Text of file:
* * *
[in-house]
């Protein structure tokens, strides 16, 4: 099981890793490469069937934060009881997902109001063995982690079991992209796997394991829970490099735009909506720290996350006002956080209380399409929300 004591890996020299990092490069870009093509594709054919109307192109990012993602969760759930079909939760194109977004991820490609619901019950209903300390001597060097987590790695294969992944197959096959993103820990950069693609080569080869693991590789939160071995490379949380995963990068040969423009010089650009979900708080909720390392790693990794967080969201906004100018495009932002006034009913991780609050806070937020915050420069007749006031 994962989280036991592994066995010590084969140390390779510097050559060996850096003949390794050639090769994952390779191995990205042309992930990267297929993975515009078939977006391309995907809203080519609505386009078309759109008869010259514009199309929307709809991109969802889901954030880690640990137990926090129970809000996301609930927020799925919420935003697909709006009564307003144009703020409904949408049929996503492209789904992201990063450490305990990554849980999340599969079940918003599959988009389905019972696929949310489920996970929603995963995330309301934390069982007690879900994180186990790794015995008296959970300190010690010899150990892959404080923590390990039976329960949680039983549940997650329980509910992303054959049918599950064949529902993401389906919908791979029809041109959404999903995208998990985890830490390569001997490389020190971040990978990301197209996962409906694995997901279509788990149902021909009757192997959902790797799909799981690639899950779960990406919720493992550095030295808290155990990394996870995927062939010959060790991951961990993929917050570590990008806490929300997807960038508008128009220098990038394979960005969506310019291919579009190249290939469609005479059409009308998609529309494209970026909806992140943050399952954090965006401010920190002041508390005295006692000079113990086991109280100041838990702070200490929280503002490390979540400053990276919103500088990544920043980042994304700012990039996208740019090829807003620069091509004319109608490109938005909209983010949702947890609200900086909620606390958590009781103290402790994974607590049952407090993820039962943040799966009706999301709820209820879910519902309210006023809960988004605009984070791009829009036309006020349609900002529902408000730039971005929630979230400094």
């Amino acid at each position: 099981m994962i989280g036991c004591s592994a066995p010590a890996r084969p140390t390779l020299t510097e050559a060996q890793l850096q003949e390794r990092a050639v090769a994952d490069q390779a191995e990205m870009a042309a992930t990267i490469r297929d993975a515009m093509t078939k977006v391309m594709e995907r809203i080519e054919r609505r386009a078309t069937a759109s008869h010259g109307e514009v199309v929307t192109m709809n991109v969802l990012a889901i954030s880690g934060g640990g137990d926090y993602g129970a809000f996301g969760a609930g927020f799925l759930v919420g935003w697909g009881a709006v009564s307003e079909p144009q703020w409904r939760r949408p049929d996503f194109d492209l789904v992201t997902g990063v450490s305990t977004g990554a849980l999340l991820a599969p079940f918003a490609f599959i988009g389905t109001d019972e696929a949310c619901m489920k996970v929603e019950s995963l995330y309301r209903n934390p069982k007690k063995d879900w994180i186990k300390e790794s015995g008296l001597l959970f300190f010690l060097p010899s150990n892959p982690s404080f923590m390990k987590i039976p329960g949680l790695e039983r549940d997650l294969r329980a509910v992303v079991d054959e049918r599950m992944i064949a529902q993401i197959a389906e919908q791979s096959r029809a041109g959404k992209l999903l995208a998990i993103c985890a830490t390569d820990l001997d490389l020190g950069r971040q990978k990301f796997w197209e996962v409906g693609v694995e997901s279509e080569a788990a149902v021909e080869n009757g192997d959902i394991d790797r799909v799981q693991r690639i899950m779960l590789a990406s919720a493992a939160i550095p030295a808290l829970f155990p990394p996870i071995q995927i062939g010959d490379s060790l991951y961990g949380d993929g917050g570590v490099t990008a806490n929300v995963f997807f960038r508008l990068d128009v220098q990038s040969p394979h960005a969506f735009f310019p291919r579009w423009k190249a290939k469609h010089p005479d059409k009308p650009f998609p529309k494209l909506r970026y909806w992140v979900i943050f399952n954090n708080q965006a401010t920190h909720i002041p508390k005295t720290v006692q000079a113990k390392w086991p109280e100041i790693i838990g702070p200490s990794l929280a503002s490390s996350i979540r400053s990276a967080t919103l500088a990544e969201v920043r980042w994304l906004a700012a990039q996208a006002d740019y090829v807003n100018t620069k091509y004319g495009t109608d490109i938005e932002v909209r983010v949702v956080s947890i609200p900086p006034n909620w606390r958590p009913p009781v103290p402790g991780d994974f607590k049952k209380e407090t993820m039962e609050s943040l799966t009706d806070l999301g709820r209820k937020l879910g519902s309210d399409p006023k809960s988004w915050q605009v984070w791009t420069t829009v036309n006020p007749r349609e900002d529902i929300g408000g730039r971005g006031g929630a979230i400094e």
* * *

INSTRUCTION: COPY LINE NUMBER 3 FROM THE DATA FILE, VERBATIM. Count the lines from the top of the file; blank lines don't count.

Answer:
């Amino acid at each position: 099981m994962i989280g036991c004591s592994a066995p010590a890996r084969p140390t390779l020299t510097e050559a060996q890793l850096q003949e390794r990092a050639v090769a994952d490069q390779a191995e990205m870009a042309a992930t990267i490469r297929d993975a515009m093509t078939k977006v391309m594709e995907r809203i080519e054919r609505r386009a078309t069937a759109s008869h010259g109307e514009v199309v929307t192109m709809n991109v969802l990012a889901i954030s880690g934060g640990g137990d926090y993602g129970a809000f996301g969760a609930g927020f799925l759930v919420g935003w697909g009881a709006v009564s307003e079909p144009q703020w409904r939760r949408p049929d996503f194109d492209l789904v992201t997902g990063v450490s305990t977004g990554a849980l999340l991820a599969p079940f918003a490609f599959i988009g389905t109001d019972e696929a949310c619901m489920k996970v929603e019950s995963l995330y309301r209903n934390p069982k007690k063995d879900w994180i186990k300390e790794s015995g008296l001597l959970f300190f010690l060097p010899s150990n892959p982690s404080f923590m390990k987590i039976p329960g949680l790695e039983r549940d997650l294969r329980a509910v992303v079991d054959e049918r599950m992944i064949a529902q993401i197959a389906e919908q791979s096959r029809a041109g959404k992209l999903l995208a998990i993103c985890a830490t390569d820990l001997d490389l020190g950069r971040q990978k990301f796997w197209e996962v409906g693609v694995e997901s279509e080569a788990a149902v021909e080869n009757g192997d959902i394991d790797r799909v799981q693991r690639i899950m779960l590789a990406s919720a493992a939160i550095p030295a808290l829970f155990p990394p996870i071995q995927i062939g010959d490379s060790l991951y961990g949380d993929g917050g570590v490099t990008a806490n929300v995963f997807f960038r508008l990068d128009v220098q990038s040969p394979h960005a969506f735009f310019p291919r579009w423009k190249a290939k469609h010089p005479d059409k009308p650009f998609p529309k494209l909506r970026y909806w992140v979900i943050f399952n954090n708080q965006a401010t920190h909720i002041p508390k005295t720290v006692q000079a113990k390392w086991p109280e100041i790693i838990g702070p200490s990794l929280a503002s490390s996350i979540r400053s990276a967080t919103l500088a990544e969201v920043r980042w994304l906004a700012a990039q996208a006002d740019y090829v807003n100018t620069k091509y004319g495009t109608d490109i938005e932002v909209r983010v949702v956080s947890i609200p900086p006034n909620w606390r958590p009913p009781v103290p402790g991780d994974f607590k049952k209380e407090t993820m039962e609050s943040l799966t009706d806070l999301g709820r209820k937020l879910g519902s309210d399409p006023k809960s988004w915050q605009v984070w791009t420069t829009v036309n006020p007749r349609e900002d529902i929300g408000g730039r971005g006031g929630a979230i400094e």